Monday, July 23, 2007

July 23

Today is the 40th anniversary of the start of the Detroit uprisings, which over the course of five days took 43 lives and injured more than a thousand while causing at least $40 million in damage. The city has still not recovered from the events of July 1967.

While the riots were sparked by a single event -- the arrest of more than 80 black patrons of an illegal saloon -- the roots of the conflict can be traced to the evacuation of the auto industry as well as severe overcrowding and impoverishment in Detroit’s black communities. By the mid 1960s, Detroit was in a state of pronounced crisis, as rapid demographic and economic transition destabilized the city. For African Americans, conditions were exceptionally bad. Moreover, the nearly all-white Detroit police department had established an elite unit known as the “Tac Squad,” which focused its attention on prostitution and illegal bars in the black neighborhood along 12th street, the eventual epicenter of the riots. The Tac Squad verbally and physically harassed residents of the community, arresting those who were not carrying proper identification. The conduct of the police was so notorious that blacks surveyed by the Free Press in the spring of 1967 listed police brutality as the greatest problem they faced in Detroit.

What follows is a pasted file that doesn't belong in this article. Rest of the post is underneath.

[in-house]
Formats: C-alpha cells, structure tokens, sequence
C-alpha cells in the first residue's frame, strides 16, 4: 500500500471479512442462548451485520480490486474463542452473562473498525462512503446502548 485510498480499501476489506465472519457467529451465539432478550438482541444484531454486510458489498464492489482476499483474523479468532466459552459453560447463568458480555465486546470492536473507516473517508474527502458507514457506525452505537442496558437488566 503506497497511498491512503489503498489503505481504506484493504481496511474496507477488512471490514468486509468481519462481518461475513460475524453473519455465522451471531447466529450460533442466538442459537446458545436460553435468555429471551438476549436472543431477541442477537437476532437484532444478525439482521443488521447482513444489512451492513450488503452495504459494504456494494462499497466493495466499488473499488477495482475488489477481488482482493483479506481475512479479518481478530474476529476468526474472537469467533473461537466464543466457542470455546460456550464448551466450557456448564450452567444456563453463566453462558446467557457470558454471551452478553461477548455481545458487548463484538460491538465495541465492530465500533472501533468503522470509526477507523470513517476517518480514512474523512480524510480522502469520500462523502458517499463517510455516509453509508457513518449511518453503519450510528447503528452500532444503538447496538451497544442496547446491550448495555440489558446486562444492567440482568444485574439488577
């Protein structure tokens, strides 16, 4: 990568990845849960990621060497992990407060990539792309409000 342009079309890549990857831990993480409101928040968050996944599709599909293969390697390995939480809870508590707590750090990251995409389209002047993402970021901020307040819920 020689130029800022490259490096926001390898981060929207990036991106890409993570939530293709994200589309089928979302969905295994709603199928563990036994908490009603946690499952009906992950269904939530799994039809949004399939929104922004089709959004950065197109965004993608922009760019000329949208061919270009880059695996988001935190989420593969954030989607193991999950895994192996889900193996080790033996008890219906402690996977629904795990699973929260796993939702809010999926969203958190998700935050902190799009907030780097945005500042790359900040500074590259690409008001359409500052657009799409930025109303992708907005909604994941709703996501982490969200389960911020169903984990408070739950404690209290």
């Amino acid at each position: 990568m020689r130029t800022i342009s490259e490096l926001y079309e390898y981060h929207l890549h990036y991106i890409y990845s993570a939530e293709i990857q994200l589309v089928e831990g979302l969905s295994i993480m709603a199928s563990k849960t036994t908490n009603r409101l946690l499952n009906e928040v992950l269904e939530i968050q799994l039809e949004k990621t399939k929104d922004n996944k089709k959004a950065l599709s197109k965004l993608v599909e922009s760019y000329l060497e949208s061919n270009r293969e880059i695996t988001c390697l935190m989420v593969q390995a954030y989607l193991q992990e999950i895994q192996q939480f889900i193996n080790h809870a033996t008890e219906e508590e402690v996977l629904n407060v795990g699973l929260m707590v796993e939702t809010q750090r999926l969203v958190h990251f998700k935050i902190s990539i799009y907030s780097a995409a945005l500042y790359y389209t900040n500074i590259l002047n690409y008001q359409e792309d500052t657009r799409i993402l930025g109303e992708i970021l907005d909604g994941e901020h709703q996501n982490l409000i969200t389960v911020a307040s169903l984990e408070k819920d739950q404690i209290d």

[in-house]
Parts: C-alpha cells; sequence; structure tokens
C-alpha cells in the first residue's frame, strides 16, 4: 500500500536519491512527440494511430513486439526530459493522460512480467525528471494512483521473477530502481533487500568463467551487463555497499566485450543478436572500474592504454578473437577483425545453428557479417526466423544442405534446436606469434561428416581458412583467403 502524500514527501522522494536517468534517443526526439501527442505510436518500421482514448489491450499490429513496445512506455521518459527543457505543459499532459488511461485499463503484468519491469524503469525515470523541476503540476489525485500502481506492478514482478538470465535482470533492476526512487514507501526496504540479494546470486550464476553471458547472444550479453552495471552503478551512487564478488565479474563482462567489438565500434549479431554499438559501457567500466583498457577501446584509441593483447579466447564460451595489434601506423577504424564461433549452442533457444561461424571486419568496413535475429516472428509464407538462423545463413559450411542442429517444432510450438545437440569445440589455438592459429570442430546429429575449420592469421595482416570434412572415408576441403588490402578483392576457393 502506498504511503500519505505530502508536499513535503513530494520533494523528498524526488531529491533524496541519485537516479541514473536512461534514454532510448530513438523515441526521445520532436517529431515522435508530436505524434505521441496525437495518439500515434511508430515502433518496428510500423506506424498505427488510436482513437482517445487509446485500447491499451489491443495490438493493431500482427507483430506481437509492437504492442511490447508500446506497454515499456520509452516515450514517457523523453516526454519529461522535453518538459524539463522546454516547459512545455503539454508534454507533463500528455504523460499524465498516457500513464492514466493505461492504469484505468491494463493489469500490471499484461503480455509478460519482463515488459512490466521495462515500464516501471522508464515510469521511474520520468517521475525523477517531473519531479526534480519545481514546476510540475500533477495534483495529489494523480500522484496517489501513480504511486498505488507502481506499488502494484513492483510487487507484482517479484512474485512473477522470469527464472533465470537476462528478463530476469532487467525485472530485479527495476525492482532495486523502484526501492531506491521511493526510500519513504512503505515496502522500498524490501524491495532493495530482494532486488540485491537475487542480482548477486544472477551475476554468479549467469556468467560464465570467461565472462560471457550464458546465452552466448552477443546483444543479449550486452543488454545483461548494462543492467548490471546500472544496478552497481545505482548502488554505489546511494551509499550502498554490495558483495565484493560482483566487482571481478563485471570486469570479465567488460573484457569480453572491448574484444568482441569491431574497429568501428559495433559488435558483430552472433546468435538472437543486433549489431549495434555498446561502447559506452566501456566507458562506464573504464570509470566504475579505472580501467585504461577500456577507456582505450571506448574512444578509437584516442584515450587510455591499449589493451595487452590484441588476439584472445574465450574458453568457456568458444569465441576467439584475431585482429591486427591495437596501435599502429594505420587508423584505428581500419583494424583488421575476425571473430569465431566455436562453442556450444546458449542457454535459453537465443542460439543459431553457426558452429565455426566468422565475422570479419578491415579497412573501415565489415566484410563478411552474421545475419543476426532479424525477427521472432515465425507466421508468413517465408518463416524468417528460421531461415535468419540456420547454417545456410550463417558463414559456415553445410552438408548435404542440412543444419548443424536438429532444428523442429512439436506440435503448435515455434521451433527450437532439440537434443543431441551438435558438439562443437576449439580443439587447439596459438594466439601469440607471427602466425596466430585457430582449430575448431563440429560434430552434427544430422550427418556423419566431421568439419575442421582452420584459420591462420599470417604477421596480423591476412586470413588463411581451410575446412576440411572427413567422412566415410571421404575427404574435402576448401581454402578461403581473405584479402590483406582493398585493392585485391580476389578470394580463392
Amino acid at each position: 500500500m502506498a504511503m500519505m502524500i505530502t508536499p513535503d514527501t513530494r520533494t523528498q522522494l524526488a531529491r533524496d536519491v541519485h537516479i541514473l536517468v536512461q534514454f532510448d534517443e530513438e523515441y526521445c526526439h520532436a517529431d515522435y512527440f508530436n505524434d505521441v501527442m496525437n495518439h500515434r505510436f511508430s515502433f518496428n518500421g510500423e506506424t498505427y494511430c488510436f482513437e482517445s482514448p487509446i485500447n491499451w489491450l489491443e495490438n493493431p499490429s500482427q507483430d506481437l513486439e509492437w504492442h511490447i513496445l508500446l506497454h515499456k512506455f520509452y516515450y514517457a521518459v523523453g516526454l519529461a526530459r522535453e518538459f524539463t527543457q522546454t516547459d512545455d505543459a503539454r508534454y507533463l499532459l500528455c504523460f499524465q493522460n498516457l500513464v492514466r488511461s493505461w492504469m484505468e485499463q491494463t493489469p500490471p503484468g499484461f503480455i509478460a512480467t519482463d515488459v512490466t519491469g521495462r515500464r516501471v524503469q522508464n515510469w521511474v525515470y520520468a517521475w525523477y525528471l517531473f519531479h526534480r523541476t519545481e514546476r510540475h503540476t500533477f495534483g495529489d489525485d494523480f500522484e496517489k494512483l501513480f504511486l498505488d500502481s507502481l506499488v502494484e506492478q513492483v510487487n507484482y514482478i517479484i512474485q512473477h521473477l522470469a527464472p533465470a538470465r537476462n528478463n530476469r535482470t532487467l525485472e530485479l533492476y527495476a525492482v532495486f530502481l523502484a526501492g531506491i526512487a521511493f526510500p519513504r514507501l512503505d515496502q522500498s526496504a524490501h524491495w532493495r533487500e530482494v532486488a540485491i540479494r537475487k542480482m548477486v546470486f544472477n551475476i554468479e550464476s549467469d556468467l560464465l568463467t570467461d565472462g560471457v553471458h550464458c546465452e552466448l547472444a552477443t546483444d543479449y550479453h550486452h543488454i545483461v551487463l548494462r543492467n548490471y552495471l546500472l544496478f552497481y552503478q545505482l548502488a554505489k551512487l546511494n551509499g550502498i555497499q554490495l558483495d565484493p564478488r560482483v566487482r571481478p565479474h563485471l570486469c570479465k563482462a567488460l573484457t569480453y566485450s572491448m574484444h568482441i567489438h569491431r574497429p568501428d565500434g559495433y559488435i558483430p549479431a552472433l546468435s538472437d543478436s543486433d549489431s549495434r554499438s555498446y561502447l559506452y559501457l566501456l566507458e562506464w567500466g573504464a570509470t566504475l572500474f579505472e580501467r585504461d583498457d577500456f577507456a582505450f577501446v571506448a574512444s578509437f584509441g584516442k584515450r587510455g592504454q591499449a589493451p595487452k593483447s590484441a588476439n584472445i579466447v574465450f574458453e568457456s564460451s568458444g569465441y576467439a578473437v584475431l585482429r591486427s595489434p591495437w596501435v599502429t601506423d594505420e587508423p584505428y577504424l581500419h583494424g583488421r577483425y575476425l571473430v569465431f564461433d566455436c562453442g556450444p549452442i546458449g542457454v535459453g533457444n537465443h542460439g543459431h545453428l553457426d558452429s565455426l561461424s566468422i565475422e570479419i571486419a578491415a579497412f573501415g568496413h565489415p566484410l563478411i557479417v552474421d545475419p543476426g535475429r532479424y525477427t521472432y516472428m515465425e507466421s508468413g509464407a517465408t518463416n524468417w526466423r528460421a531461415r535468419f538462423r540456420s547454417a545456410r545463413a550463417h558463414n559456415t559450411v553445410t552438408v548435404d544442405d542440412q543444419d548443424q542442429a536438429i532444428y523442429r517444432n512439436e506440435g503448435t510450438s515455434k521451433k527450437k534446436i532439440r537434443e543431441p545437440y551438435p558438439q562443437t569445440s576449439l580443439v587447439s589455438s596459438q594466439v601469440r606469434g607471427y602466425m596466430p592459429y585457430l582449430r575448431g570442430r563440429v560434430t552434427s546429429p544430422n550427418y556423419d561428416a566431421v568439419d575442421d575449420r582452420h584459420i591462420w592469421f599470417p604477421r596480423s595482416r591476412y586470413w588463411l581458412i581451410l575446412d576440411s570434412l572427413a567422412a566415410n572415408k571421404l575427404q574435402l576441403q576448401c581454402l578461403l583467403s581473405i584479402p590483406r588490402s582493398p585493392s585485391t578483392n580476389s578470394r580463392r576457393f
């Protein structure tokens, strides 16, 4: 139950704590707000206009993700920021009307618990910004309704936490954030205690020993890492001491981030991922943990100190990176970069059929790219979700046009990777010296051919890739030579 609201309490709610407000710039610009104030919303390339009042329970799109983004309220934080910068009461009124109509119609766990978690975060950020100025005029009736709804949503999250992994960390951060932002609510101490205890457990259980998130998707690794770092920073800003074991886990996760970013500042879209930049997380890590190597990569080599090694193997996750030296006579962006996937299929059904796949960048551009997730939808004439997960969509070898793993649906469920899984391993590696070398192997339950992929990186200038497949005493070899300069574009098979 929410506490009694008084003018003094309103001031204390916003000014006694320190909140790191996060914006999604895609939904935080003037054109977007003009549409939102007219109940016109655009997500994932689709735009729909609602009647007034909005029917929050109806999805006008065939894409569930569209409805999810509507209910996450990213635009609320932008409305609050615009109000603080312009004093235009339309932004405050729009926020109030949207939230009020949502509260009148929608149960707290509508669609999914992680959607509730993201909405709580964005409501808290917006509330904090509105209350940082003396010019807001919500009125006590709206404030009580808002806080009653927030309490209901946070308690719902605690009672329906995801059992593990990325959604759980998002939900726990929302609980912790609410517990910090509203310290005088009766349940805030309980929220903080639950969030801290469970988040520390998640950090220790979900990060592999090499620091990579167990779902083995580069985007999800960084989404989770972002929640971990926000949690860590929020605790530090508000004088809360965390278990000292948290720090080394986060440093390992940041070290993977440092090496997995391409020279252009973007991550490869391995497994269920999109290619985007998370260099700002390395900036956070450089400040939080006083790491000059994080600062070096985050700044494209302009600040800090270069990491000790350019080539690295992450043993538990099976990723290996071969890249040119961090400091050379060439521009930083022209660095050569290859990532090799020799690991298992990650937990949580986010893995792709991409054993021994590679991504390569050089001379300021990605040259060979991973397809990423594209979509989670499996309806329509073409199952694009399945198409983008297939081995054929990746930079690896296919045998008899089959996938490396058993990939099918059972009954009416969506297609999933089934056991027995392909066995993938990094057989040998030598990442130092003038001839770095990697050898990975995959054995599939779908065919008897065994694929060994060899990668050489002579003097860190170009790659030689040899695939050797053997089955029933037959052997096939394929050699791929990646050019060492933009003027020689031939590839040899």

Two days after the 12th street neighborhood erupted in violence on July 23, President Lyndon Johnson sent 400 paratroopers from the 82nd Airborne as well as 8000 National Guardsmen to suppress the violence. Coleman Young, a Michigan state senator who would later serve as mayor of Detroit, characterized what followed as a “police riot.” Nearly half of those killed were shot by police, soldiers and guardsmen; most of these were shot in the back, and nearly all were unarmed.

Among the dead were 23-year-old Nathaniel Edmonds, who was shot in his backyard by a white man who accused him of looting his store; William Jones, shot by Detroit police officers while looting a liquor store; Julius Lawrence, a 26-year old white man shot by police while he and some friends were trying to steal a car from a junkyard; Roy Banks, a 46-year old black man who was mistaken for a sniper; Charles Kemp, 18, shot by police for looting five packs of cigars; and Tanya Blanding, a 4-year old girl shot through the window her apartment by a National Guardsman, who fired when he saw a small flash that turned out to be a relative lighting a cigarette.